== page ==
4. ^ Ng, P.K.L.; W. Mar; D.C.J. Yeo (2020). "On the taxonomy of the endemic Inle Lake crab, Inlethelphusa acanthica (Kemp, 1918) (Crustacea: Brachyura: Potamidae) of Myanmar". Raffles Bulletin of Zoology. 68: 453–463. doi:10.26107/RBZ-2020-0063.
  5. ^ [1][permanent dead link] Page 16 Col 1
  6. ^ Aye Sapay Phyu. "Inle Lake joins UN list of biosphere sites". Retrieved 19 June 2015.
  7. ^ "Inle Lake designated biosphere reserve". Archived from the original on 10 September 2018. Retrieved 19 June 2015.
  8. ^ Vidthayanon, C. (2011). "Cyprinus intha". IUCN Red List of Threatened Species. 2011: e.T180896A7654388. doi:10.2305/IUCN.UK.2011-1.RLTS.T180896A7654388.en. Retrieved 12 November 2021.
  9. ^ a b Roy C. Sidle, Alan D. Ziegler and John B. Vogler (April 2007). "Contemporary changes in open water surface area of Lake Inle, Myanmar". Sustainability Science. 2 (1): 55–65. doi:10.1007/s11625-006-0020-7. ISSN 1862-4065.
  10. ^ a b c Fumiko, Akaishi; Motoyoshi Satake; Masahiro Otaki; Noriko Tominaga (13 April 2006). "Surface water quality and information about the environment surrounding Inle Lake in Myanmar". Limnology. Japanese Society of Limnology. 7: 57–61. doi:10.1007/s10201-006-0165-1.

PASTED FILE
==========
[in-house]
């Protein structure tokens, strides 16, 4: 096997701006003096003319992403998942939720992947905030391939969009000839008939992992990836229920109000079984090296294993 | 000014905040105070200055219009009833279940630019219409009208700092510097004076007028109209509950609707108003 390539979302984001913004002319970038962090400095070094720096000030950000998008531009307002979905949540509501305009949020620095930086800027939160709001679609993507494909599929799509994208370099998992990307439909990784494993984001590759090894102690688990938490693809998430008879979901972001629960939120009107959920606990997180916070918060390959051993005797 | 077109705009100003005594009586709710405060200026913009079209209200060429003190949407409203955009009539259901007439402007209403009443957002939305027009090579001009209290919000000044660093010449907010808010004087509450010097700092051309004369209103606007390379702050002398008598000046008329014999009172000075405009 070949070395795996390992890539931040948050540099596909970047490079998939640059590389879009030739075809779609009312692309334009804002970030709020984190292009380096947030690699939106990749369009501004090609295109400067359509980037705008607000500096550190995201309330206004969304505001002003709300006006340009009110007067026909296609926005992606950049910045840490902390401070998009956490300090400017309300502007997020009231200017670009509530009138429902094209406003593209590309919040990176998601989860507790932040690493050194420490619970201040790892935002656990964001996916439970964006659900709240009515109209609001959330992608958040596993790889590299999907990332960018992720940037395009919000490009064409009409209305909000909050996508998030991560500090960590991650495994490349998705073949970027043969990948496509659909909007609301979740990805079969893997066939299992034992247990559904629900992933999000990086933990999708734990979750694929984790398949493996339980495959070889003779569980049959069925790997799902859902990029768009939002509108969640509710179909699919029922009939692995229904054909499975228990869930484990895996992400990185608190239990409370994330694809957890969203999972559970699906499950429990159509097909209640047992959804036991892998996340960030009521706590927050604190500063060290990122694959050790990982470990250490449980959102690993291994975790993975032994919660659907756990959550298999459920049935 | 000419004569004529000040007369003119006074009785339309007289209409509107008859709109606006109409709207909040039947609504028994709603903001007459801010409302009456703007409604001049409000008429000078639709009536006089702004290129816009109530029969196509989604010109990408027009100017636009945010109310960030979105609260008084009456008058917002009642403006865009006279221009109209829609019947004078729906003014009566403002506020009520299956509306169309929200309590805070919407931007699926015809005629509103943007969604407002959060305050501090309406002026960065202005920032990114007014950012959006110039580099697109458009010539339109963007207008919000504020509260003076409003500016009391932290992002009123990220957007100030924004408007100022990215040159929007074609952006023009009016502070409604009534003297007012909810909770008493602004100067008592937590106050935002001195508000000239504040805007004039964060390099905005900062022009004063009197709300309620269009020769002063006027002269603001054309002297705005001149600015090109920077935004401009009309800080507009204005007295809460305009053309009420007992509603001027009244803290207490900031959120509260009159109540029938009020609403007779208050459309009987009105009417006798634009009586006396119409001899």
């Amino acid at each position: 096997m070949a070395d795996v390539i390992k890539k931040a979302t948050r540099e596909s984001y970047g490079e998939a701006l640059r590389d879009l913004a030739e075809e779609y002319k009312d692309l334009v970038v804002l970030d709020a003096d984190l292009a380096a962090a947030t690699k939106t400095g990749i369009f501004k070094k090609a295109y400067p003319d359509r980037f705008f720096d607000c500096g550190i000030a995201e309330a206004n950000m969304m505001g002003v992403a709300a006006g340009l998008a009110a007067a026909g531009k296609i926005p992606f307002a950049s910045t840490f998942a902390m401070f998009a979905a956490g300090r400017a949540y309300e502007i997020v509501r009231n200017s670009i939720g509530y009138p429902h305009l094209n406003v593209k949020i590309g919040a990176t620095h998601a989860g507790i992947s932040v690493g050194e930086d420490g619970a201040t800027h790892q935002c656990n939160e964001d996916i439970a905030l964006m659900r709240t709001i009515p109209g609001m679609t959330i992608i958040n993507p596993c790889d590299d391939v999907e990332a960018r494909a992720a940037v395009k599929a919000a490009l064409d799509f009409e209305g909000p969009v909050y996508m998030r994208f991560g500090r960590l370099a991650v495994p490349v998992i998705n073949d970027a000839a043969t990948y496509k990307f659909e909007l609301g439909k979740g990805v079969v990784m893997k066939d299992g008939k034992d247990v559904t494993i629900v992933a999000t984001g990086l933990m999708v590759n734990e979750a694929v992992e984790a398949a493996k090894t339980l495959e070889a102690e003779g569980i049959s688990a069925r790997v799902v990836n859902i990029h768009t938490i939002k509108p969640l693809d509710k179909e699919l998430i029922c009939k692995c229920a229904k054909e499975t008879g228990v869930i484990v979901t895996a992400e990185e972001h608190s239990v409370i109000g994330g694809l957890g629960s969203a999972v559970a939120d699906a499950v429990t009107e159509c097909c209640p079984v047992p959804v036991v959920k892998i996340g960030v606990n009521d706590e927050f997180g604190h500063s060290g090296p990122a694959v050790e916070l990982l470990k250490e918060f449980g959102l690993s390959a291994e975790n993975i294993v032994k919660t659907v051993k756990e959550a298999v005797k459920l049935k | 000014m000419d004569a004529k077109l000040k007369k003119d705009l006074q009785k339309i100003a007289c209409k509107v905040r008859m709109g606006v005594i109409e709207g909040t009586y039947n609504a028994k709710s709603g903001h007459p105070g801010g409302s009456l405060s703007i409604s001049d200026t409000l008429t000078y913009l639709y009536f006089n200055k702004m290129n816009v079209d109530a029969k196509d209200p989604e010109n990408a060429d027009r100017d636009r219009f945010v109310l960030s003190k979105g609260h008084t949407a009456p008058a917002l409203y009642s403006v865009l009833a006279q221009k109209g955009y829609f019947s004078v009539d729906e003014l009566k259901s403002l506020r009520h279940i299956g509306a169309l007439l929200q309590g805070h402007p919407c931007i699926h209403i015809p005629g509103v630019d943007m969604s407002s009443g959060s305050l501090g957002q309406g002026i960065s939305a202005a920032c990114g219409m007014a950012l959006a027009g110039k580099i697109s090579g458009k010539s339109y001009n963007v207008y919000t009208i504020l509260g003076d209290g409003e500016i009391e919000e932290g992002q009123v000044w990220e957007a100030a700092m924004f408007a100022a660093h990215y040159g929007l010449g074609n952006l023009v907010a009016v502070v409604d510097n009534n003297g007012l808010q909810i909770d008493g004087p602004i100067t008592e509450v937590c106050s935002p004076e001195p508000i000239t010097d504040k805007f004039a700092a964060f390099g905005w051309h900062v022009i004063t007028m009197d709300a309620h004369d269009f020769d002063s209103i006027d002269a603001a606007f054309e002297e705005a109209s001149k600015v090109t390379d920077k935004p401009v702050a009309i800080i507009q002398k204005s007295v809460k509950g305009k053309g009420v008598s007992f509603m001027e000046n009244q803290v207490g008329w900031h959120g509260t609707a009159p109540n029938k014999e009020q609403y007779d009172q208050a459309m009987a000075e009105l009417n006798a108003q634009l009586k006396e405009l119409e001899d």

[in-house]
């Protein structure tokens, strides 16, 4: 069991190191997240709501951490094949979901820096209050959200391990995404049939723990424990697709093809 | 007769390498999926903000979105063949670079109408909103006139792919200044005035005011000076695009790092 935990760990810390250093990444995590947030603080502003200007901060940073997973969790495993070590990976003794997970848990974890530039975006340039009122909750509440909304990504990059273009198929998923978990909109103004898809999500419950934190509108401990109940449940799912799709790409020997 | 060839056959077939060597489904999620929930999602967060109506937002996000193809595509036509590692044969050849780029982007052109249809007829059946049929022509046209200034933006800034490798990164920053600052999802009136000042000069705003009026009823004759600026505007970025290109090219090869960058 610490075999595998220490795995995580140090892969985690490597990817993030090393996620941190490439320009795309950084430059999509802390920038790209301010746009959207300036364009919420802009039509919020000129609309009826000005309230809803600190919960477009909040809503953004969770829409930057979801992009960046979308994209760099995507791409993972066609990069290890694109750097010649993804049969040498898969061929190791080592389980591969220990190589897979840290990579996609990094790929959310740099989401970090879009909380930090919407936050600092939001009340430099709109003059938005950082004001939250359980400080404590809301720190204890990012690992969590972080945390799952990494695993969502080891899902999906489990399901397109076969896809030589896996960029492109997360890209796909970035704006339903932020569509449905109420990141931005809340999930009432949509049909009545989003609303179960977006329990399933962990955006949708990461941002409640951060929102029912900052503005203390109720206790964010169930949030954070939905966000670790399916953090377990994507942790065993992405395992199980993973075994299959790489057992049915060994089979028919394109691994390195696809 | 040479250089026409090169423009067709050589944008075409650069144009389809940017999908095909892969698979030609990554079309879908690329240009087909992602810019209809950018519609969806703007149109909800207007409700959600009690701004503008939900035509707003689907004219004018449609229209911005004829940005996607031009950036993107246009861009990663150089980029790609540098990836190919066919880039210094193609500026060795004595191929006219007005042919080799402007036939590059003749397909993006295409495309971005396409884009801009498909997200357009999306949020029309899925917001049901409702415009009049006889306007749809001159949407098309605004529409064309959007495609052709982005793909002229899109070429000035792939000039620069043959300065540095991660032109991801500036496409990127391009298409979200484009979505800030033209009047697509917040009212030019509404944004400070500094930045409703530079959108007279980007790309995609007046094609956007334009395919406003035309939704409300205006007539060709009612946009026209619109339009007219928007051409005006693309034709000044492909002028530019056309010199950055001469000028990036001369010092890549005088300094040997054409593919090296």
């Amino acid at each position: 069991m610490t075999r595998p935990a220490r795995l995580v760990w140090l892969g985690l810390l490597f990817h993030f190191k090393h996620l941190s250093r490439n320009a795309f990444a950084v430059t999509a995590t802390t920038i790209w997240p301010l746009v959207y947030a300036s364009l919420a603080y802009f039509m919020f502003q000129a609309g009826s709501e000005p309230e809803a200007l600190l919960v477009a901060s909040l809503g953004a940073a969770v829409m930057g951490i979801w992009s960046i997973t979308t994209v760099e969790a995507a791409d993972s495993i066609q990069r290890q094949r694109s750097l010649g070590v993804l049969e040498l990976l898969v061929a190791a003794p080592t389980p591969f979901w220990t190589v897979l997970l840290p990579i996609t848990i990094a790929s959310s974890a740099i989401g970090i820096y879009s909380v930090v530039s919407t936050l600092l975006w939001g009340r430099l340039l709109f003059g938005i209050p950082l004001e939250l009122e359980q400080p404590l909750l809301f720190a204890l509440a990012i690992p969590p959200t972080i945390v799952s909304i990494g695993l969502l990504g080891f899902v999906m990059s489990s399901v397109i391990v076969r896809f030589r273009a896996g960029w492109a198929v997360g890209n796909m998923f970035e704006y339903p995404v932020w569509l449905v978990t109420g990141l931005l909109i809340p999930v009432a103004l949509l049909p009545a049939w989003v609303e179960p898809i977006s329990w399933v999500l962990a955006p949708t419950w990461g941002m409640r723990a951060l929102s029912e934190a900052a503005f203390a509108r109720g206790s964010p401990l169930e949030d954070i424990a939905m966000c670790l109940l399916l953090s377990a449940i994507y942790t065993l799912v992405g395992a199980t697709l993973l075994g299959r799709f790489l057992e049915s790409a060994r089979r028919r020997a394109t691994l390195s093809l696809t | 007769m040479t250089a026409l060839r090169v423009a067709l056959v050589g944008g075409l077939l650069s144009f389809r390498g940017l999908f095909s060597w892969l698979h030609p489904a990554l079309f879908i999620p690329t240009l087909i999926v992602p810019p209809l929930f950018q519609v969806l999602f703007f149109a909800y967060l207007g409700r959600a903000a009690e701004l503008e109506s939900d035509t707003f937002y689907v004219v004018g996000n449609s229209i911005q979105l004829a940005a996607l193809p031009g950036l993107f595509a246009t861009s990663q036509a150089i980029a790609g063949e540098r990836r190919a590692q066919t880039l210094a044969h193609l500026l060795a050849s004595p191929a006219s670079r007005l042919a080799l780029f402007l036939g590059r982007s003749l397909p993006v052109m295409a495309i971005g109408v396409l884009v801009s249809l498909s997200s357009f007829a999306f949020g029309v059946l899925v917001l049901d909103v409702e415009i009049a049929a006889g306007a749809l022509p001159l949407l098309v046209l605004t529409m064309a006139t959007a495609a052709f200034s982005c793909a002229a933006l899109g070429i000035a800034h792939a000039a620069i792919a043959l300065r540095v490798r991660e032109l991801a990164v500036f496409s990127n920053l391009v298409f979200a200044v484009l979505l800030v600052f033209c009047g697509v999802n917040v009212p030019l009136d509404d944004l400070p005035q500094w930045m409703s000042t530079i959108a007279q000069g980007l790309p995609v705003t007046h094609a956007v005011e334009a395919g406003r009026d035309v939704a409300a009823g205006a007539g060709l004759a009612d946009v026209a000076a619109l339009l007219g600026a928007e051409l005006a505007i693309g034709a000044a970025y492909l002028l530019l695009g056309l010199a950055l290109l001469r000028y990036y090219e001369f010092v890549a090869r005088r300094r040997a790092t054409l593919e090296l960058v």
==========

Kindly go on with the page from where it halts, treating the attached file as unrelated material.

11. ^ Ko Htwe. "Electricity for Businesses Cut Off in Rangoon". The Irrawaddy, May 17, 2010. Archived from the original on May 19, 2010. Retrieved 2010-05-17.
  12. ^ Ba Kaung. "Businesses May Close Because of Power Cuts". The Irrawaddy, May 21, 2010. Archived from the original on May 28, 2010. Retrieved 2010-05-29.
  13. ^ Sapay Phyu, Aye (June 11, 2015). "Inle Lake Joins UN List of Biosphere Sites". Myanmar Times. Retrieved March 23, 2017.
  14. ^ "Inle Lake Myanmar". Archived from the original on 2004-11-02.
  15. ^ "Myanmar's Traditional Silversmiths Shine On". September 13, 2013. Archived from the original on 2013-11-07. Retrieved March 23, 2017.
  16. ^ "Fifth day markets". JourneysMyanmar. Retrieved 2007-02-19.
  17. ^ "The Elegant and Sacred Lotus Robe". Myanmar Travel Information. 2006. Archived from the original on 2006-12-18. Retrieved 2007-02-18.
  18. ^ "Balloons Over Bagan the Pioneer in Myanmar by Memories Group".
  19. ^ "Red Mountain Estate Vineyards & Winery".
  20. ^ Once in a Lifetime Journey. "The Ultimate Guide to Inle Lake".

External links Edit